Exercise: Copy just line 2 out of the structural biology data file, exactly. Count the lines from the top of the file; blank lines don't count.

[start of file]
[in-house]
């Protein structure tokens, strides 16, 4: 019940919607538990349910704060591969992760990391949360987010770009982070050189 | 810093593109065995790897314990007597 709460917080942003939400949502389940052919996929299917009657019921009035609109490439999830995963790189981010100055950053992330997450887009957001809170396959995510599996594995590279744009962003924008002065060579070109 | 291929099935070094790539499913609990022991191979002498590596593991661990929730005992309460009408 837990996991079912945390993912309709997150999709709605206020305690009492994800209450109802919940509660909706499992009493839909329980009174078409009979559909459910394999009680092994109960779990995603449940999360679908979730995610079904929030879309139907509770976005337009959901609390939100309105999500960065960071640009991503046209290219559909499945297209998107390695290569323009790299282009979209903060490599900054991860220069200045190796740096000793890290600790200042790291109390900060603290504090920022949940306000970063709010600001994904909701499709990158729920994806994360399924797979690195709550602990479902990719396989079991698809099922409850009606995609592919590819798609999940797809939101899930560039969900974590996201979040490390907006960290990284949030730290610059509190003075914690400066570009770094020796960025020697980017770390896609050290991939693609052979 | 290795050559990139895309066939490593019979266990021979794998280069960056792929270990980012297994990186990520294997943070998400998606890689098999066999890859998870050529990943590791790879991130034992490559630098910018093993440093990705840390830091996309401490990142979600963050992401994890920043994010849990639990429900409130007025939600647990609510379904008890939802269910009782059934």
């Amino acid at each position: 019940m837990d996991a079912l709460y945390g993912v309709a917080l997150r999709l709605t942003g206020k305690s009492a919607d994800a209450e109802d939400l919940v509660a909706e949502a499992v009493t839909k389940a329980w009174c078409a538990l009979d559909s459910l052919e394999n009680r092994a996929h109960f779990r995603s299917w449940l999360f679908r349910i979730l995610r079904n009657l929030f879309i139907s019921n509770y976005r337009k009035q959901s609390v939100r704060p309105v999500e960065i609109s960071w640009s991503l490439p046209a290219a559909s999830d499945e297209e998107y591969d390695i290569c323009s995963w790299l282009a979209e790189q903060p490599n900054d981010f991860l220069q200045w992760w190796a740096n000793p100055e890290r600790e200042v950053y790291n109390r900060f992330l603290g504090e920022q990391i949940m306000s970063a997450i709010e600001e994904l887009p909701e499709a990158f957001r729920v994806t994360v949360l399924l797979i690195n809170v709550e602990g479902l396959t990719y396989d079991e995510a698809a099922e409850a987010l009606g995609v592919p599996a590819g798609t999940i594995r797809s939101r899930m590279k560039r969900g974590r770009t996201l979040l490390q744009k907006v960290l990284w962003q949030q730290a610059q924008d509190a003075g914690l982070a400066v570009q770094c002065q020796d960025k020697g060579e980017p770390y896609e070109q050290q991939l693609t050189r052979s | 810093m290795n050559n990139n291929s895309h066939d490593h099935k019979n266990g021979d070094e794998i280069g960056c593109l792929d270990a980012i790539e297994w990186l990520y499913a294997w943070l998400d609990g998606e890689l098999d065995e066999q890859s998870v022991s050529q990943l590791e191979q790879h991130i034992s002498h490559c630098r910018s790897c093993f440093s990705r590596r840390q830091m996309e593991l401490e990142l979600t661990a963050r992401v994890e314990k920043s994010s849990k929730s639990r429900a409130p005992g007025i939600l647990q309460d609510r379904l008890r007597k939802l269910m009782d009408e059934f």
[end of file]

């Protein structure tokens, strides 16, 4: 019940919607538990349910704060591969992760990391949360987010770009982070050189 | 810093593109065995790897314990007597 709460917080942003939400949502389940052919996929299917009657019921009035609109490439999830995963790189981010100055950053992330997450887009957001809170396959995510599996594995590279744009962003924008002065060579070109 | 291929099935070094790539499913609990022991191979002498590596593991661990929730005992309460009408 837990996991079912945390993912309709997150999709709605206020305690009492994800209450109802919940509660909706499992009493839909329980009174078409009979559909459910394999009680092994109960779990995603449940999360679908979730995610079904929030879309139907509770976005337009959901609390939100309105999500960065960071640009991503046209290219559909499945297209998107390695290569323009790299282009979209903060490599900054991860220069200045190796740096000793890290600790200042790291109390900060603290504090920022949940306000970063709010600001994904909701499709990158729920994806994360399924797979690195709550602990479902990719396989079991698809099922409850009606995609592919590819798609999940797809939101899930560039969900974590996201979040490390907006960290990284949030730290610059509190003075914690400066570009770094020796960025020697980017770390896609050290991939693609052979 | 290795050559990139895309066939490593019979266990021979794998280069960056792929270990980012297994990186990520294997943070998400998606890689098999066999890859998870050529990943590791790879991130034992490559630098910018093993440093990705840390830091996309401490990142979600963050992401994890920043994010849990639990429900409130007025939600647990609510379904008890939802269910009782059934």